One day, as Jesus stood by the Lake of Gennesaret, with a crowd gathered around him listening to the word of God, he caught sight of two boats, left at the water’s edge by fishermen, now washing their nets. He got into one of the boats, the one belonging to Simon, and asked him to pull out a little from the shore. There he sat, and continued to teach the crowd.
When he had finished speaking, he said to Simon, “Put out into deep water and lower your nets for a catch.” Simon replied, “Master, we worked hard all night and caught nothing. But if you say so, I will lower the nets.” This they did, and caught such a large number of fish that their nets began to break. They signaled their partners in the other boat to come and help them. They came, and they filled both boats almost to the point of sinking.
Upon seeing this, Simon Peter fell at Jesus’ knees, saying, “Leave me, Lord, for I am a sinful man!” For he and his companions were amazed at the catch they had made, and so were Simon’s partners, James and John, Zebedee’s sons.
Jesus said to Simon, “Do not be afraid. You will catch people from now on.” So they brought their boats to land and followed him, leaving everything.
In today’s first reading the apostle Paul makes a strange statement by saying: “Everything belongs to you…Everything is yours, and you, you belong to Christ, and Christ is of God.”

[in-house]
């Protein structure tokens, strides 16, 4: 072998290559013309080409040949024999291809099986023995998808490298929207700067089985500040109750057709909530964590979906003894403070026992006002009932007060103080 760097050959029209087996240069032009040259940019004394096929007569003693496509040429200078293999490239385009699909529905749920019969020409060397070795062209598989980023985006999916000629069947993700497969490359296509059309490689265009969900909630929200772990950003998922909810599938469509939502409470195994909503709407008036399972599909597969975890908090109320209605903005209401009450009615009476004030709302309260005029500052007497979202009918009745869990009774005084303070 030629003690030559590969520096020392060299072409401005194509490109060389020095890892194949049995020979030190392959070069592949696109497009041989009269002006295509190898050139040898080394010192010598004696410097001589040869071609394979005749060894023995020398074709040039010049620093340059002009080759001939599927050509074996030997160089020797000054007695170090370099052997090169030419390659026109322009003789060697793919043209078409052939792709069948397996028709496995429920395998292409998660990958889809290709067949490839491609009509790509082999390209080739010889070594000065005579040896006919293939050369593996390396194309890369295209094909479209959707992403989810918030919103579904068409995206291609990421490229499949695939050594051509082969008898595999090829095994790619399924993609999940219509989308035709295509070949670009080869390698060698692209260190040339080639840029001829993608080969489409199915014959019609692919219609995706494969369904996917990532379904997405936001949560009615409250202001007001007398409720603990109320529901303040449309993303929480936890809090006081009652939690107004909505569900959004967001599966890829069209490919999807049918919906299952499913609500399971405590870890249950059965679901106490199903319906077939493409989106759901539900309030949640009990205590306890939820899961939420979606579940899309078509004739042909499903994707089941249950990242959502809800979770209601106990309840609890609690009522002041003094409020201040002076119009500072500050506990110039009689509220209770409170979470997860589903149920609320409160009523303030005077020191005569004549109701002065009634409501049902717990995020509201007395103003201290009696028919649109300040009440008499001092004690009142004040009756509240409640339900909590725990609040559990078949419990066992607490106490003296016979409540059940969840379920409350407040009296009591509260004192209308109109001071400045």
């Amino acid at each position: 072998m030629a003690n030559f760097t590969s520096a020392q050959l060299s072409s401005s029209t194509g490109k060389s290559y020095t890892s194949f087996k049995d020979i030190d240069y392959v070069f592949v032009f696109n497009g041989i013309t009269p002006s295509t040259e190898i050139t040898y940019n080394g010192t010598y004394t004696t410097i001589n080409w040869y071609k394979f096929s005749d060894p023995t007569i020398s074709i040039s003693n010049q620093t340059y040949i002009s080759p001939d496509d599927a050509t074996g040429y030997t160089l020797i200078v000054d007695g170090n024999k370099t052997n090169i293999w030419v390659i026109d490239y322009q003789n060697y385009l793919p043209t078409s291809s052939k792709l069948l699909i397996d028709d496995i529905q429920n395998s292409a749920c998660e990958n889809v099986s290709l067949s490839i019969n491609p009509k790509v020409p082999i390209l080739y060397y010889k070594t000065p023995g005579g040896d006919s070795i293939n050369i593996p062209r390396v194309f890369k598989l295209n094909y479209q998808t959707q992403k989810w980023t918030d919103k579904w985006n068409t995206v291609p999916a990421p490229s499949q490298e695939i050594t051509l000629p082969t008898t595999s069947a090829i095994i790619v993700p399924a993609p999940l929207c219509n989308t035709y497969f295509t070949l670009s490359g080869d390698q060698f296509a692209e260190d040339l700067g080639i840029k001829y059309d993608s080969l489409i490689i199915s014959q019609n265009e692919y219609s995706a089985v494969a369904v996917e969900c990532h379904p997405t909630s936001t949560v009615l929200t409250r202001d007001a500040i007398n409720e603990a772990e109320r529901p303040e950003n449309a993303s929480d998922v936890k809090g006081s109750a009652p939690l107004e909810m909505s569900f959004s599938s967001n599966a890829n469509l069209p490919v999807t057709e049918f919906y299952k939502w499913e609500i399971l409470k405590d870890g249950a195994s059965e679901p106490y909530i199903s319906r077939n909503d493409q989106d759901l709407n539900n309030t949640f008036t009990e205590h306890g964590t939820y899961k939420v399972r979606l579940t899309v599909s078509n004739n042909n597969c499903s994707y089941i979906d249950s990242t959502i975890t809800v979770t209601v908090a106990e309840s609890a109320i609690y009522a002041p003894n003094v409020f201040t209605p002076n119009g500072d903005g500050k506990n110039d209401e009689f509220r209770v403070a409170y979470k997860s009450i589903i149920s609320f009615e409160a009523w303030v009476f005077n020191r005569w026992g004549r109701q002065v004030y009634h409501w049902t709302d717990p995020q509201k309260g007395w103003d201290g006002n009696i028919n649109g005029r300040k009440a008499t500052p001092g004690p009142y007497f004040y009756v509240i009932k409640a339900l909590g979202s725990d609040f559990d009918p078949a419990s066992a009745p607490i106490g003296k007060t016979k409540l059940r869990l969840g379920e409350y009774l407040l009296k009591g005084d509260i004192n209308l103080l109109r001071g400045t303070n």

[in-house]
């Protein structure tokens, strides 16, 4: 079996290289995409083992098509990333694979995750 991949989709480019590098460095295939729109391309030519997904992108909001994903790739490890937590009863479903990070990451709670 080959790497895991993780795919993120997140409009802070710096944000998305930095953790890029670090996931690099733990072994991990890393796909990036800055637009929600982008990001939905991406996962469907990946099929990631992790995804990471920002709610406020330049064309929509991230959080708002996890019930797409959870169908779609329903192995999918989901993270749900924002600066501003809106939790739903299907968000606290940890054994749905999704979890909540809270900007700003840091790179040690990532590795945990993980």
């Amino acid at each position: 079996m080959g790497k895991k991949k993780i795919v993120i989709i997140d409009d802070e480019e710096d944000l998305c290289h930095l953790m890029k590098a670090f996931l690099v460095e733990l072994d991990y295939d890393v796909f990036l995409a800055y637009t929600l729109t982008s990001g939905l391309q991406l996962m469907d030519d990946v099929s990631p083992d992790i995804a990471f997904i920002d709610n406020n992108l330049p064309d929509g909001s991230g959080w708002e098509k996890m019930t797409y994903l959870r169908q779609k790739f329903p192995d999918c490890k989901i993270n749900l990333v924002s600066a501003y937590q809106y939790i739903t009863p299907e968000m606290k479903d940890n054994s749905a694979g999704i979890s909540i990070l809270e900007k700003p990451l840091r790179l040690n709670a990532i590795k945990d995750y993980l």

Is everything in this world really mine? Well, God seemed to say so when he told Adam and Eve: “Fill the earth and subdue it. Have dominion over the fish… the birds… all living things” (Gen 1:28). Even a divine institution like the Sabbath, Jesus tells us, is meant to serve our needs: “The Sabbath was made for man, not man for the Sabbath” (Mk 2:27). The same is true for any law or institution or human invention. They all belong to us, while we belong to Christ. In what sense do we belong to Christ? In the sense that Christ redeemed us by his bloody death on the cross (1 P 1:18; Rev 5:9; Ti 2:14; etc.). That is why addictions—not just to drugs, but to anything: gambling, food, alcohol, video games, etc.—are so contrary to God’s will. Addicts do not belong to Christ anymore but instead belong to whatever they are addicted to. And that is indeed a tragedy. For we are made for Christ. Only in Christ can we find our true peace of heart and our true happiness.
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